The perfect Christmas tree
By Jim Poling Sr.
There’s news this week that an electric eel named Wattson is being used to help light up a Christmas tree at the Tennessee Aquarium in Chattanooga.
This would be wildly exciting news to my dad. He was a starry-eyed Christmas tree connoisseur, and if alive today our living room would have an aquarium filled with electric eels illuminating our Christmas tree.
Searching for and decorating the absolute perfect Christmas tree was an obsession in our house.
The annual Christmas tree project began two weeks before Dec. 25. Dad would start it off by honing the axe. Artificial trees barely existed back then and considering one, instead of a live trophy cut and dragged from the woods, would be sacrilegious.
And, there was no chainsaw. No saw of any kind. Only a hand axe could be used in the devout work of whacking down the perfect Christmas tree.
On an appointed morning, usually during a storm of the century, we would trek into the snowy woods to begin the hunt for the perfect tree.
After trudging for an hour through the deepest part of the woods we would end up back at the forest edge where we began.
“That’s the one!” my father would declare, eyeing a tall balsam that was the first tree we had passed when entering the woods an hour earlier. “It’s perfect.”
The perfect tree always was balsam and always a giant, 20 to 30 feet tall. Balsam held their needles much better than spruce, my father said, and the tallest trees had the best crowns.
The harvesting began with my father cutting away lower branches to make room to swing the axe into the tree’s smooth trunk. The thunking of the axe resounded through the forest as wood chips floated in the air like oversize pieces of confetti.
This was strenuous work and after a minute or two my father’s rimless glasses would fog, making it difficult for him to see the angle of the cut, which determined where the tree would fall.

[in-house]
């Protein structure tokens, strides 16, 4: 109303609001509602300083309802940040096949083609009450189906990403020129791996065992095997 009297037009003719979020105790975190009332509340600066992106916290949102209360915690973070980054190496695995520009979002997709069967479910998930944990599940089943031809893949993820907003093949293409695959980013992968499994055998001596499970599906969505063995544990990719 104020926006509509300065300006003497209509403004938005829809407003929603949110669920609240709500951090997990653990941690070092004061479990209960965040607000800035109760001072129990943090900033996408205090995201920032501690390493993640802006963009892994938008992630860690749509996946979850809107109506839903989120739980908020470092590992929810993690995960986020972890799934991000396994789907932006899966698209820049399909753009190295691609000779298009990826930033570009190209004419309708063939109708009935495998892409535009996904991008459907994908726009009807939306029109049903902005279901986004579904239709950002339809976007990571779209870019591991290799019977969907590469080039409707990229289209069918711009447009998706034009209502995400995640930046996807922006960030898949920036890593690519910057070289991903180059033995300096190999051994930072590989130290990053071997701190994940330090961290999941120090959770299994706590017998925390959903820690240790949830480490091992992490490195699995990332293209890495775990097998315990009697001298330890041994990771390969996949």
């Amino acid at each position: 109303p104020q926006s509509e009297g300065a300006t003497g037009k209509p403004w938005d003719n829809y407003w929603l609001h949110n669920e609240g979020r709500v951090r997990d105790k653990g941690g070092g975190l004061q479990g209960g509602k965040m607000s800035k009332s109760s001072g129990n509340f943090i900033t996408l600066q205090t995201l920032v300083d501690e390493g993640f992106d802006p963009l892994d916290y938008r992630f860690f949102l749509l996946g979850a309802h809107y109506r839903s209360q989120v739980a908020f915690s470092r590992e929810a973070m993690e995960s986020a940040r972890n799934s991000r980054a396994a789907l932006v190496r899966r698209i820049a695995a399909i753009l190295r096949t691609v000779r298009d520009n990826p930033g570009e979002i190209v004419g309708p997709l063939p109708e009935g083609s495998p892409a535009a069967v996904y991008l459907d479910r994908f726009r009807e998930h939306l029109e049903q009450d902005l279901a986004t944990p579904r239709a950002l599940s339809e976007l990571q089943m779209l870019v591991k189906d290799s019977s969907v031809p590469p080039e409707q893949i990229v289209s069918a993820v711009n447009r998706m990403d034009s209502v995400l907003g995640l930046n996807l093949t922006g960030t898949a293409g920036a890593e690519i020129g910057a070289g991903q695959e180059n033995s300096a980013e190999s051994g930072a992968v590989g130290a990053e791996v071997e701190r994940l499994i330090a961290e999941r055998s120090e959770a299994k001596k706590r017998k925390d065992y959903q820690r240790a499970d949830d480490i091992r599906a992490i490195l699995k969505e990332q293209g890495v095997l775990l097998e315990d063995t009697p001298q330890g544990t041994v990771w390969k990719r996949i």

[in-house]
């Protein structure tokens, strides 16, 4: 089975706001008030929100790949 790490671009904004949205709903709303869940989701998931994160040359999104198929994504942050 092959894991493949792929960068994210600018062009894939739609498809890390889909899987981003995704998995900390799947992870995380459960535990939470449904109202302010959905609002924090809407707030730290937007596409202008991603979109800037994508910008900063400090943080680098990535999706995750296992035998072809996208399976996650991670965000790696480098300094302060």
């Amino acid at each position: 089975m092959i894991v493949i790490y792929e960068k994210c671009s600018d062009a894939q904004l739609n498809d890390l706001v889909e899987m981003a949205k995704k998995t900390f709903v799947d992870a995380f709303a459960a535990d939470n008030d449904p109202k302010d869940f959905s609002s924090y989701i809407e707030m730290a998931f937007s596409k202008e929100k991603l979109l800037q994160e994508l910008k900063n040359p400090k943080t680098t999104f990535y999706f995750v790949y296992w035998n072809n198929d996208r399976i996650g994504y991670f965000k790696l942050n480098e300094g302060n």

My father told us precisely where the tree would fall but anyone betting on the accuracy of his precision was sure to lose their money. Or consciousness, if you could not get out of the way quickly.
We children witnessing the cutting were frozen with apprehension as the axe did its work. The first crack signalling that the tree was falling sent us scrambling through the snow, desperately trying to guess where the tree would land.
When the tree was down, and all bodies counted to ensure no one was pinned beneath it, the crown would be measured for living room height and the axe would be put to work again.
There was no enlightened environmental thinking back then. We were surrounded by tens of thousands of trees and no one thought twice about cutting a large healthy specimen and taking just its crown for Christmas.
After being dragged home the tree was anchored in a pail of hard-packed sand and set in a corner of the living room.
Strings of ancient lights that could never pass an electrical inspection were placed strategically on the branches. Then coloured balls were hung on branch tips where they would catch and reflect the red, blue, green and yellow lights.
Then came that final, and most important, decorating step – adding the tinsel.
Tinsel was the real deal back then, long strips of tin or lead foil that were malleable and could be bent around a branch to stay firmly in place. Not like today’s flimsy silvery strips that fly off at a sneeze.
Tinseling the tree was an art performed only by father. He did, however, instruct us in the do’s and don’ts of tinsel hanging so we could participate as we got older. Sort of an apprenticeship in tinsel hanging.
When every branch was fully draped with tinsel all our family would gather around the tree, eyes wide with wonder. No one said a word as the glow from the tree’s colourful lights danced happily off the decorative balls, sparkling tinsel and our awe-filled faces.
No words were needed because no one needed to be told that we were viewing the perfect Christmas tree.